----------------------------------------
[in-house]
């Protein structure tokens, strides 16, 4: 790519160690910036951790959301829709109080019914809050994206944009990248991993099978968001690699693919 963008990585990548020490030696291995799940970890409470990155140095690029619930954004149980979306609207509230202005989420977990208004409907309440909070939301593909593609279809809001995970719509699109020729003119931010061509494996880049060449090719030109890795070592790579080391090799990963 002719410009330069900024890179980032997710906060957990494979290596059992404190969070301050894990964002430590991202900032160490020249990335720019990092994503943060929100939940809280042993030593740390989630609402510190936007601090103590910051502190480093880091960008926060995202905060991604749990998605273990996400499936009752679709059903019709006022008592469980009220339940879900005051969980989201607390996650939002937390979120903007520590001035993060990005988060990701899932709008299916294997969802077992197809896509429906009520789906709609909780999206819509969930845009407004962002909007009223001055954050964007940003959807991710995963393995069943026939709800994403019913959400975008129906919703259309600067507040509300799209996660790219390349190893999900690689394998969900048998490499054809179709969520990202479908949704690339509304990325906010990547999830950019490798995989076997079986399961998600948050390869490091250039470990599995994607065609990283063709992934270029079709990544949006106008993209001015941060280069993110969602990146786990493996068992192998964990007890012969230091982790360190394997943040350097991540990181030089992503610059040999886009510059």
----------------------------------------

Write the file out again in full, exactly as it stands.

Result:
[in-house]
């Protein structure tokens, strides 16, 4: 790519160690910036951790959301829709109080019914809050994206944009990248991993099978968001690699693919 963008990585990548020490030696291995799940970890409470990155140095690029619930954004149980979306609207509230202005989420977990208004409907309440909070939301593909593609279809809001995970719509699109020729003119931010061509494996880049060449090719030109890795070592790579080391090799990963 002719410009330069900024890179980032997710906060957990494979290596059992404190969070301050894990964002430590991202900032160490020249990335720019990092994503943060929100939940809280042993030593740390989630609402510190936007601090103590910051502190480093880091960008926060995202905060991604749990998605273990996400499936009752679709059903019709006022008592469980009220339940879900005051969980989201607390996650939002937390979120903007520590001035993060990005988060990701899932709008299916294997969802077992197809896509429906009520789906709609909780999206819509969930845009407004962002909007009223001055954050964007940003959807991710995963393995069943026939709800994403019913959400975008129906919703259309600067507040509300799209996660790219390349190893999900690689394998969900048998490499054809179709969520990202479908949704690339509304990325906010990547999830950019490798995989076997079986399961998600948050390869490091250039470990599995994607065609990283063709992934270029079709990544949006106008993209001015941060280069993110969602990146786990493996068992192998964990007890012969230091982790360190394997943040350097991540990181030089992503610059040999886009510059």